The temple of Poseidon was reconstructed three times from the middle of the 7th century BC to 146 BC. Around the Temple, you will also see the remains of the peribolos of the shrine of Palaemon as well as the other significant supporting buildings where the Games were organized:

  • The Race Course
  • The Stadium: Built in 550 BCE, you can still see today 16 of its starting points
  • The Theater – only some parts of the foundations are visible
  • The Gymnasium, known as Kraneio
  • The Roman Baths, built in 150-160 CE probably by Herodes Atticus. Their mosaic is similar to those in Ostia and Pompeii and they are in good condition.
Roman Baths in Isthmia archarological site
Roman Baths

In the Roman Baths, you will see one of its most impressive mosaics, the octopus with its 7 tentacles and crabs. Another black and white mosaic depicts a Nereid riding a Triton, surrounded by various sea creatures. I love mosaic, and I am so glad they have restored it to such perfection.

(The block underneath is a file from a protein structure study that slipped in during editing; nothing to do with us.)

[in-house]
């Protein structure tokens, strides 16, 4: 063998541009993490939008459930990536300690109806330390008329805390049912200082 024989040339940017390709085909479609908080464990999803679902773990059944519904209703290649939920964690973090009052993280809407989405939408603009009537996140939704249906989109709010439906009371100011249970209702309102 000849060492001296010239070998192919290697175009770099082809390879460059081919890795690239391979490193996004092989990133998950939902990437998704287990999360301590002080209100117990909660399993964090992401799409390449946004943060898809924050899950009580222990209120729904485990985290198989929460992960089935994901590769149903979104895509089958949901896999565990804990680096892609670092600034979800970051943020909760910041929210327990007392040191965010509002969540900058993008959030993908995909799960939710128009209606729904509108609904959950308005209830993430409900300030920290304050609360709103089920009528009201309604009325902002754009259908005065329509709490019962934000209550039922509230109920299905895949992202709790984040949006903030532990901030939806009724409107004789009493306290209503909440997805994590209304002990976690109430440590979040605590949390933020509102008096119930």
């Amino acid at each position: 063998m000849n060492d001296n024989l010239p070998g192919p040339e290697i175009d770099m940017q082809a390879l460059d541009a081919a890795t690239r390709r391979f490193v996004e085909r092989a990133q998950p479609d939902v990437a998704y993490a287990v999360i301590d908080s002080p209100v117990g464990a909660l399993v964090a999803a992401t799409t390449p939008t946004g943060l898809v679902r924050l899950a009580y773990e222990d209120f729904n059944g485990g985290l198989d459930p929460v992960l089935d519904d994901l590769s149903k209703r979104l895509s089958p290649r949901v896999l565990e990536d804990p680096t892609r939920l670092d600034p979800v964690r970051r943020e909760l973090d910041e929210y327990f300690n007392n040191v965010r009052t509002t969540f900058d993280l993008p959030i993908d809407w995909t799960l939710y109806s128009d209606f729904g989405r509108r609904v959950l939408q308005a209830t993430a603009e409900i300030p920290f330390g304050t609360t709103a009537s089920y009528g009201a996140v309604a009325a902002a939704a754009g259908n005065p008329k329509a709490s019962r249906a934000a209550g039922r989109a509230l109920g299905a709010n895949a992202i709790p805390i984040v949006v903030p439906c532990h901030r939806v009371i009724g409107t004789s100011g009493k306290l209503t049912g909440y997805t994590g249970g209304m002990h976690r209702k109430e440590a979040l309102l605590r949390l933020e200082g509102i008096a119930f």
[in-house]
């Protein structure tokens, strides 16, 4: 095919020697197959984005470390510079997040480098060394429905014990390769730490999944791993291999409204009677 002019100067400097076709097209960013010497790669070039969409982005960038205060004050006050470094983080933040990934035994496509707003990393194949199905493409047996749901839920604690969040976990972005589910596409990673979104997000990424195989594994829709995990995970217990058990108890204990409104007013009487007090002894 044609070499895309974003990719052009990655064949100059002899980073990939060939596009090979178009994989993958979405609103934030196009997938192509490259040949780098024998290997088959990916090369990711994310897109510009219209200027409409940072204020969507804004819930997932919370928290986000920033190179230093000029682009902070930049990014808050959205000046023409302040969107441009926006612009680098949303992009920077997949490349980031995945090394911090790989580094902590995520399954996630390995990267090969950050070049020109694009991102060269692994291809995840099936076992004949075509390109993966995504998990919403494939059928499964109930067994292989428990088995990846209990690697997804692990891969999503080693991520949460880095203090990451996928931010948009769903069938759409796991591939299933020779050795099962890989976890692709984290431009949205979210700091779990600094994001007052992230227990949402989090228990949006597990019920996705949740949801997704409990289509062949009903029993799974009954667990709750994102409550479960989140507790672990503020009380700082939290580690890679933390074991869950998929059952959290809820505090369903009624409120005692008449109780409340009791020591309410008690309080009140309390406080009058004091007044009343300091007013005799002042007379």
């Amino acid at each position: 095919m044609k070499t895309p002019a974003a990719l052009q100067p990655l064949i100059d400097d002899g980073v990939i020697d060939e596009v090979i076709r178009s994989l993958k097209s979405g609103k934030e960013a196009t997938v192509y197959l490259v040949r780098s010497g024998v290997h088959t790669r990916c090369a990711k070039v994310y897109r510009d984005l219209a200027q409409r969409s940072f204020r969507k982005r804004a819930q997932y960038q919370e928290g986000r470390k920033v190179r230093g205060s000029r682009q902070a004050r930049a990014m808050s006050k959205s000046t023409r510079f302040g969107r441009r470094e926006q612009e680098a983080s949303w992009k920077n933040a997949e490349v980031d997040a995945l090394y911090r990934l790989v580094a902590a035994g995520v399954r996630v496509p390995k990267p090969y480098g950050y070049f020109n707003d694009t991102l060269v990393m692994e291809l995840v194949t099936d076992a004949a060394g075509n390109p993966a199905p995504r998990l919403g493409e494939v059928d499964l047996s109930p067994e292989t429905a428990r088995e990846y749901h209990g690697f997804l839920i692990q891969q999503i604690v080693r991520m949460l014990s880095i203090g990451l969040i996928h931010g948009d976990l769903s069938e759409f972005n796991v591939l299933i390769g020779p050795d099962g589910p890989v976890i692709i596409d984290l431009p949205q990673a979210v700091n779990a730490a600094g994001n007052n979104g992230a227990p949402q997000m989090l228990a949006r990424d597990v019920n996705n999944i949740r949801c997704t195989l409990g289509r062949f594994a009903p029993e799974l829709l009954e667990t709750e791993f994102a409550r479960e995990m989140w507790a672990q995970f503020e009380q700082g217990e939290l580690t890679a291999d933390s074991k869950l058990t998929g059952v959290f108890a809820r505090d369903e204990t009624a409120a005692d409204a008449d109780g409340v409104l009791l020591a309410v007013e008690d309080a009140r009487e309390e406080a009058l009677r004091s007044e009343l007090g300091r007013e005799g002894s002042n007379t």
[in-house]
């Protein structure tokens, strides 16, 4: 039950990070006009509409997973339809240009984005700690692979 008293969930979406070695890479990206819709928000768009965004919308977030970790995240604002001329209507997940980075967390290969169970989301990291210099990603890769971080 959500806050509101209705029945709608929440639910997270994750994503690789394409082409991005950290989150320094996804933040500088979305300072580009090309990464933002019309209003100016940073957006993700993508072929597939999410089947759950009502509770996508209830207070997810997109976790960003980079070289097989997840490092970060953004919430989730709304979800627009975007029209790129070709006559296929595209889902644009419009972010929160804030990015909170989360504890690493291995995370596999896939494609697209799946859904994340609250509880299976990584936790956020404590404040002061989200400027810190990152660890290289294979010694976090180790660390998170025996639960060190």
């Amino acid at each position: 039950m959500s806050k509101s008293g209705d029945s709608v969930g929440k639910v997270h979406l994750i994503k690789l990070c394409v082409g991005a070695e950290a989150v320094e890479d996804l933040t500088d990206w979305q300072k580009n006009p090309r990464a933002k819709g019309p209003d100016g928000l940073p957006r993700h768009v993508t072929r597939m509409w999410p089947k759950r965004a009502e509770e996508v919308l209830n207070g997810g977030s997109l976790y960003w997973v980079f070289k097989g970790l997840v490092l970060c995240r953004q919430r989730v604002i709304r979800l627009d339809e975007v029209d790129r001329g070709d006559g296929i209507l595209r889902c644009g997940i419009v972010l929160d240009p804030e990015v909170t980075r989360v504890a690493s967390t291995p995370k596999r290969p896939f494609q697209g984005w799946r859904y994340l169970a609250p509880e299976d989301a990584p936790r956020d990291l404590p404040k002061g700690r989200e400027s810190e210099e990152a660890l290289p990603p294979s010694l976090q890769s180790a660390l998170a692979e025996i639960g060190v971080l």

Roman Mosaics in Isthmia Archaeological Site. Credit: Polomap

Excavations in Isthmia were held in 1952 by Professor of Archaeology at the University of Chicago Oscar Broner, under the auspices of the American School of Classical Studies in Athens.

The Ancient Isthmia operated for more than 900 years until the invasion of the Visigoths of Alarichos who destroyed it in the 4th century CE. Sadly, the new religion of Christianity had forbidden all games by the 4th century CE as well.

The Isthmia Archaeological Museum

Isthmia Archaeological Site, the museum
Isthmia Museum

Since 1978, there has been a small museum with exhibits and collections from the wider Isthmia site area, the Hellenistic Settlement at Rachi, and Kechries ancient port.

Isthmia Archaeological Site, the museum exhibits
Findings in the Isthmia Museum

The entrance fee to the site and museum is €2, and it is open daily between 8.30 am – 15.00 (3 pm). Address: 12 Eleftheriou Venizelou St., Kyras Vrysi, 20100 Isthmia. Telephone: +30 2741037244.

Tips for Visiting Ancient Isthmia

Is Ancient Isthmia Accessible?

Yes, it is. There is flat access, especially in the Museum

Is there a WC inside the Ancient Isthmia Museum?

Yes, there is, free of charge.

Can I drink or eat inside the Site?

You are not allowed to eat or drink inside any archaeological site in Greece, only water is allowed to be carried around. There is no café/restaurant inside the site.

Is there a shop inside the Museum?

Yes, there is a small shop.

Resources for Ancient Isthmia